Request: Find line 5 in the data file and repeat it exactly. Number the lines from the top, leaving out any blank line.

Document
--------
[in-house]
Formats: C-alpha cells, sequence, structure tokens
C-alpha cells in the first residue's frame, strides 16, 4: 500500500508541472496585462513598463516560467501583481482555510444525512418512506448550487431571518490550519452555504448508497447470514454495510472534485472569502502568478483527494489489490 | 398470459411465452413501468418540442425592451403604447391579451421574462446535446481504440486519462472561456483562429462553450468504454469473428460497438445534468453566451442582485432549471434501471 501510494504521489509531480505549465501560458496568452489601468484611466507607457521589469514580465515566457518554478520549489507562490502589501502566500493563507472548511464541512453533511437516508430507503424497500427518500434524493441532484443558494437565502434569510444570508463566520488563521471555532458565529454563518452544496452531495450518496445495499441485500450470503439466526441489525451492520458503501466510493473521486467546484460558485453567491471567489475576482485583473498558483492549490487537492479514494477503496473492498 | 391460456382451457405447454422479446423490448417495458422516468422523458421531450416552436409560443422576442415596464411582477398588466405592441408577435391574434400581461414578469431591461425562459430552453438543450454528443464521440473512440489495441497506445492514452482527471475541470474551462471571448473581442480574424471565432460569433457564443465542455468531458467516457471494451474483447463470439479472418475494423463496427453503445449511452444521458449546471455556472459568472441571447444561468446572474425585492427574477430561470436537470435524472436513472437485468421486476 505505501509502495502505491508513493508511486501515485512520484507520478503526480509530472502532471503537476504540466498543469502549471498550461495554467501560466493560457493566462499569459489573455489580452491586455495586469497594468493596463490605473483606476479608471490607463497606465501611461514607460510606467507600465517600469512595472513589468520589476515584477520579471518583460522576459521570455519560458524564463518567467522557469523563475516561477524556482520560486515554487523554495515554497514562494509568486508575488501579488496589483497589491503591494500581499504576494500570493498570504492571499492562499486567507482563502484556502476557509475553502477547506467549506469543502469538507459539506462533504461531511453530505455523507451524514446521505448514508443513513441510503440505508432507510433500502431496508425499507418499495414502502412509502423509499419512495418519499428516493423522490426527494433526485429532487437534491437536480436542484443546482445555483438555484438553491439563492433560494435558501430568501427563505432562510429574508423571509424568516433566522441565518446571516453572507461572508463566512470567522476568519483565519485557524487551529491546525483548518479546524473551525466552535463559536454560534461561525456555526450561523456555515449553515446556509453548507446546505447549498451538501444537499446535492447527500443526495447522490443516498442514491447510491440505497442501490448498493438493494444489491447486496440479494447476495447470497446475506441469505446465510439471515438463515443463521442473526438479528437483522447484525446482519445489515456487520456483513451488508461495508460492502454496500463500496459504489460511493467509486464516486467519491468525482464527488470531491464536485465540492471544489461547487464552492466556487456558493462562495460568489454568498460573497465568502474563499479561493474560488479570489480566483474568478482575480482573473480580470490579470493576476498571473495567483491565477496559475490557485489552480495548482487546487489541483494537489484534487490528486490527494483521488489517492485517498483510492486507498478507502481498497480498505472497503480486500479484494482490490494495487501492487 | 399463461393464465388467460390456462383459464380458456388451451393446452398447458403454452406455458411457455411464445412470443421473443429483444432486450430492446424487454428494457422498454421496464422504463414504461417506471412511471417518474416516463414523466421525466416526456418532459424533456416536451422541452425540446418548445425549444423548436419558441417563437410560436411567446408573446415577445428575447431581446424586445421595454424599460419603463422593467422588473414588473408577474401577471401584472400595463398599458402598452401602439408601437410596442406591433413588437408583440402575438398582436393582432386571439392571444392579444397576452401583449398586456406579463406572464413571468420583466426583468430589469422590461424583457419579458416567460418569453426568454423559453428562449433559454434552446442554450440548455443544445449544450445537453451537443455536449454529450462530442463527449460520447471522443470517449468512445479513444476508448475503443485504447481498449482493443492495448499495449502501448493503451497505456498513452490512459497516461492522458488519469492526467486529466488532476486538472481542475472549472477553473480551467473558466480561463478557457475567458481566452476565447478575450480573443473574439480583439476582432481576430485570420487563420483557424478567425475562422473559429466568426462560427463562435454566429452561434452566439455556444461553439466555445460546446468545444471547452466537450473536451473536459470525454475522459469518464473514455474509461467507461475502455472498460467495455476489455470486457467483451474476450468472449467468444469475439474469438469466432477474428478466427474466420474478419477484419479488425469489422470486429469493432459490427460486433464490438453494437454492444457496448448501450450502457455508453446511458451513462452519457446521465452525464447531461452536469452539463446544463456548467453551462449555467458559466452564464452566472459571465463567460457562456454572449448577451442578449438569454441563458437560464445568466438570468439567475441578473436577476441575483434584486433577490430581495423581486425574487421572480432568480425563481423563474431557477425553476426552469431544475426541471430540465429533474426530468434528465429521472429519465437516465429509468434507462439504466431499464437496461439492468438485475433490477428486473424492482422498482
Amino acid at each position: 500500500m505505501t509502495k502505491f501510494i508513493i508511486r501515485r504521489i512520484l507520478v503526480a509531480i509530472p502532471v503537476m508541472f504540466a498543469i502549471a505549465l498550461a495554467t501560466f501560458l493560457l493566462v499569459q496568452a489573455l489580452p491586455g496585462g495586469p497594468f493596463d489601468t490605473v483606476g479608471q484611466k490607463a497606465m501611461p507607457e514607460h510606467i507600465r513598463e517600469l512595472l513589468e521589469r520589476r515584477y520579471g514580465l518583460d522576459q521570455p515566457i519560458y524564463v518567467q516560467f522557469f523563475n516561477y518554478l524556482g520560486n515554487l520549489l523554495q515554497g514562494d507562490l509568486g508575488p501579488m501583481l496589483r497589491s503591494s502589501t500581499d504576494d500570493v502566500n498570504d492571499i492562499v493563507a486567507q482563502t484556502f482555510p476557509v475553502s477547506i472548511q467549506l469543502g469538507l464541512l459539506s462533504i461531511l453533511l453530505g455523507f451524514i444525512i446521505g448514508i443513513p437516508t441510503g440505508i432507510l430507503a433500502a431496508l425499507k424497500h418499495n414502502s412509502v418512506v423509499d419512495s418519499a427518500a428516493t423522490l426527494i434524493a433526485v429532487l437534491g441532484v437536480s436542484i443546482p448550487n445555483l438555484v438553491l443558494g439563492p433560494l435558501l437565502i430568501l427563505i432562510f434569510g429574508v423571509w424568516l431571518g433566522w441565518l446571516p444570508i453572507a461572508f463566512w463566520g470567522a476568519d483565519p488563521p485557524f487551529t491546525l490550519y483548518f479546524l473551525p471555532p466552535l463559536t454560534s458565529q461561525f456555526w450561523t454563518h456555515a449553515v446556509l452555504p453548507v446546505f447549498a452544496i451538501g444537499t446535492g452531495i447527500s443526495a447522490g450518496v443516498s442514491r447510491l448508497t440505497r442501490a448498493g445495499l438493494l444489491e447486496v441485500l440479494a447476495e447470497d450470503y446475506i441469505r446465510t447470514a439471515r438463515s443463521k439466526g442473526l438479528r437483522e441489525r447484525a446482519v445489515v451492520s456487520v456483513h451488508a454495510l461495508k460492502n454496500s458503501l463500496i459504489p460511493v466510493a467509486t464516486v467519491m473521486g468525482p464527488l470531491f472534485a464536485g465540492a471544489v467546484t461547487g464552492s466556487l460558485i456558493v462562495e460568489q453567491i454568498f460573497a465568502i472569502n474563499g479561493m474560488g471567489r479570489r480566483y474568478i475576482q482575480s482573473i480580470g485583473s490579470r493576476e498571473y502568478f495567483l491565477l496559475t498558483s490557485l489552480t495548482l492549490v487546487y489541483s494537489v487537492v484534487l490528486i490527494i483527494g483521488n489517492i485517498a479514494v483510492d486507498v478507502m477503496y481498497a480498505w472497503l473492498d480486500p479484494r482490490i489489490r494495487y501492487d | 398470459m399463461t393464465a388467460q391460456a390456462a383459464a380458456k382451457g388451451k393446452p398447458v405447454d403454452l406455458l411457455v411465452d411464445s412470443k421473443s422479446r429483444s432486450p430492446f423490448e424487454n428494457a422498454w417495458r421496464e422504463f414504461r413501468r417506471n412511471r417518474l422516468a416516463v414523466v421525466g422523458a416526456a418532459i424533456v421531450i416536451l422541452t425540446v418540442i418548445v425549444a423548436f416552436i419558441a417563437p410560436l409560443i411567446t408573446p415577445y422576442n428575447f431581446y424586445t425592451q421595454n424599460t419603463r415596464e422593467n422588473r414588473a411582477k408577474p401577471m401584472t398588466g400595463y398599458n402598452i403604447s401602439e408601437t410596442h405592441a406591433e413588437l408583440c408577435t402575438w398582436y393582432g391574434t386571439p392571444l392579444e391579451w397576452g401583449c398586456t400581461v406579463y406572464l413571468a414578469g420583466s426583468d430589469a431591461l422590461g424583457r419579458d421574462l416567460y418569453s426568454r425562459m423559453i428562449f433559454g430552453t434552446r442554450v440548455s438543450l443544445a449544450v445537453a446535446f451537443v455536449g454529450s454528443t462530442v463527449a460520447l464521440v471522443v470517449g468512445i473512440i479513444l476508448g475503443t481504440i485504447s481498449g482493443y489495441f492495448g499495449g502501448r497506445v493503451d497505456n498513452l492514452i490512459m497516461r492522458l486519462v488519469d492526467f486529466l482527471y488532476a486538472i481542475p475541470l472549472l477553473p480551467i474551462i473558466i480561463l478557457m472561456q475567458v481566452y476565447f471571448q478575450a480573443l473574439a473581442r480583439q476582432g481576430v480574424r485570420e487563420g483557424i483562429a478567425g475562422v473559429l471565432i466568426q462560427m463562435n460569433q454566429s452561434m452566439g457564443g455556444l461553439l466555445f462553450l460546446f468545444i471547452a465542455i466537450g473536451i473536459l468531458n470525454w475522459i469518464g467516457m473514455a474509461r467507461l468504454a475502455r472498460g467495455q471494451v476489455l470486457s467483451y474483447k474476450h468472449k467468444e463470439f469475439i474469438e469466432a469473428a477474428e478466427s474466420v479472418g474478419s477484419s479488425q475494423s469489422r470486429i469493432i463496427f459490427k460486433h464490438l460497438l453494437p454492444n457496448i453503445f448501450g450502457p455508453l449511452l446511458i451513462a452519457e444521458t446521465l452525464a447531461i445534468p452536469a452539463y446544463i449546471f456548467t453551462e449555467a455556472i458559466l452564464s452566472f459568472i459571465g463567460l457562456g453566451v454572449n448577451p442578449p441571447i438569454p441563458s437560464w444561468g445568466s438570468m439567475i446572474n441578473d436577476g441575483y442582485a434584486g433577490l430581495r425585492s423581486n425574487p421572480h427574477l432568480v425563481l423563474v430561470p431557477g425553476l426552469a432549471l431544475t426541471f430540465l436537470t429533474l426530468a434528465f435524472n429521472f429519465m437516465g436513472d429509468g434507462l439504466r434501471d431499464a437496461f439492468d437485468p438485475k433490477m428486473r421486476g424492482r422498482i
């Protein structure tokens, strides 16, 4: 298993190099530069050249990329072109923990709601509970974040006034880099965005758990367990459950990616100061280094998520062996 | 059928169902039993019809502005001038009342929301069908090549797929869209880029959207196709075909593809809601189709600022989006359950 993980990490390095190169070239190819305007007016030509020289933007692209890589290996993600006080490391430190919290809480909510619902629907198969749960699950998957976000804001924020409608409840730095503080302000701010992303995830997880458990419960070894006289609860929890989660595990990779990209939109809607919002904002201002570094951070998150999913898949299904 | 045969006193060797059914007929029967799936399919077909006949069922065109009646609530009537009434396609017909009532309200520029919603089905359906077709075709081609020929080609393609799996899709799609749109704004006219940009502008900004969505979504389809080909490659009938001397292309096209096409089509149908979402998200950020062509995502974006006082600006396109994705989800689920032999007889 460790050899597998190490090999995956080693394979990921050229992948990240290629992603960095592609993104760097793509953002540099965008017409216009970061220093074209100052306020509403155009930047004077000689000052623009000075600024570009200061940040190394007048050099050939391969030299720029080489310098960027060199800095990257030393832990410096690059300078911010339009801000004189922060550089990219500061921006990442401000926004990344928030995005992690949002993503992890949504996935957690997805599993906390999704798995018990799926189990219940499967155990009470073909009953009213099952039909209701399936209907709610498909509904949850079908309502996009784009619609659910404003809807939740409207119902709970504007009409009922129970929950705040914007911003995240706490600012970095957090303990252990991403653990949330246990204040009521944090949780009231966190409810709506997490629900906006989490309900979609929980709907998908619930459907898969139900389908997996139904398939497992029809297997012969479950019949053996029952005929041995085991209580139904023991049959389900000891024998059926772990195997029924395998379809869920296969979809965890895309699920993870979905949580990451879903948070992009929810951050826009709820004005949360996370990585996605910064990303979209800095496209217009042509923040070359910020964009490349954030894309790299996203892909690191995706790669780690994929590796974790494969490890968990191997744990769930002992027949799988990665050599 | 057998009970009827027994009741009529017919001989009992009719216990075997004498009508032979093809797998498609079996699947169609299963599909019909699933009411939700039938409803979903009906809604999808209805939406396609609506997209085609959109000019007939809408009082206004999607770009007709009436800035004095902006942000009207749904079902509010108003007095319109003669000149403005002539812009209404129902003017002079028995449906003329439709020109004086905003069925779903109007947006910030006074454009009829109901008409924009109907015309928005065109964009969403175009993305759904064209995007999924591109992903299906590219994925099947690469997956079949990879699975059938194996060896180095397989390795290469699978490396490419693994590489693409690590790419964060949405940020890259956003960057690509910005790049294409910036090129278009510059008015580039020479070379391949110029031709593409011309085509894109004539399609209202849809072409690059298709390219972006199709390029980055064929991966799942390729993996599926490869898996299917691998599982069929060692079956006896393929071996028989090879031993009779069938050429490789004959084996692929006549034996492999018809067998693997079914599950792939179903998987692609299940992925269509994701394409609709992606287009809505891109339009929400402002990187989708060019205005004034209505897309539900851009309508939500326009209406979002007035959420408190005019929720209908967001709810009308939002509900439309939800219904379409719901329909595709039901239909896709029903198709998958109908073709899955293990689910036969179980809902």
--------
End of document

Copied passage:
């Protein structure tokens, strides 16, 4: 298993190099530069050249990329072109923990709601509970974040006034880099965005758990367990459950990616100061280094998520062996 | 059928169902039993019809502005001038009342929301069908090549797929869209880029959207196709075909593809809601189709600022989006359950 993980990490390095190169070239190819305007007016030509020289933007692209890589290996993600006080490391430190919290809480909510619902629907198969749960699950998957976000804001924020409608409840730095503080302000701010992303995830997880458990419960070894006289609860929890989660595990990779990209939109809607919002904002201002570094951070998150999913898949299904 | 045969006193060797059914007929029967799936399919077909006949069922065109009646609530009537009434396609017909009532309200520029919603089905359906077709075709081609020929080609393609799996899709799609749109704004006219940009502008900004969505979504389809080909490659009938001397292309096209096409089509149908979402998200950020062509995502974006006082600006396109994705989800689920032999007889 460790050899597998190490090999995956080693394979990921050229992948990240290629992603960095592609993104760097793509953002540099965008017409216009970061220093074209100052306020509403155009930047004077000689000052623009000075600024570009200061940040190394007048050099050939391969030299720029080489310098960027060199800095990257030393832990410096690059300078911010339009801000004189922060550089990219500061921006990442401000926004990344928030995005992690949002993503992890949504996935957690997805599993906390999704798995018990799926189990219940499967155990009470073909009953009213099952039909209701399936209907709610498909509904949850079908309502996009784009619609659910404003809807939740409207119902709970504007009409009922129970929950705040914007911003995240706490600012970095957090303990252990991403653990949330246990204040009521944090949780009231966190409810709506997490629900906006989490309900979609929980709907998908619930459907898969139900389908997996139904398939497992029809297997012969479950019949053996029952005929041995085991209580139904023991049959389900000891024998059926772990195997029924395998379809869920296969979809965890895309699920993870979905949580990451879903948070992009929810951050826009709820004005949360996370990585996605910064990303979209800095496209217009042509923040070359910020964009490349954030894309790299996203892909690191995706790669780690994929590796974790494969490890968990191997744990769930002992027949799988990665050599 | 057998009970009827027994009741009529017919001989009992009719216990075997004498009508032979093809797998498609079996699947169609299963599909019909699933009411939700039938409803979903009906809604999808209805939406396609609506997209085609959109000019007939809408009082206004999607770009007709009436800035004095902006942000009207749904079902509010108003007095319109003669000149403005002539812009209404129902003017002079028995449906003329439709020109004086905003069925779903109007947006910030006074454009009829109901008409924009109907015309928005065109964009969403175009993305759904064209995007999924591109992903299906590219994925099947690469997956079949990879699975059938194996060896180095397989390795290469699978490396490419693994590489693409690590790419964060949405940020890259956003960057690509910005790049294409910036090129278009510059008015580039020479070379391949110029031709593409011309085509894109004539399609209202849809072409690059298709390219972006199709390029980055064929991966799942390729993996599926490869898996299917691998599982069929060692079956006896393929071996028989090879031993009779069938050429490789004959084996692929006549034996492999018809067998693997079914599950792939179903998987692609299940992925269509994701394409609709992606287009809505891109339009929400402002990187989708060019205005004034209505897309539900851009309508939500326009209406979002007035959420408190005019929720209908967001709810009308939002509900439309939800219904379409719901329909595709039901239909896709029903198709998958109908073709899955293990689910036969179980809902």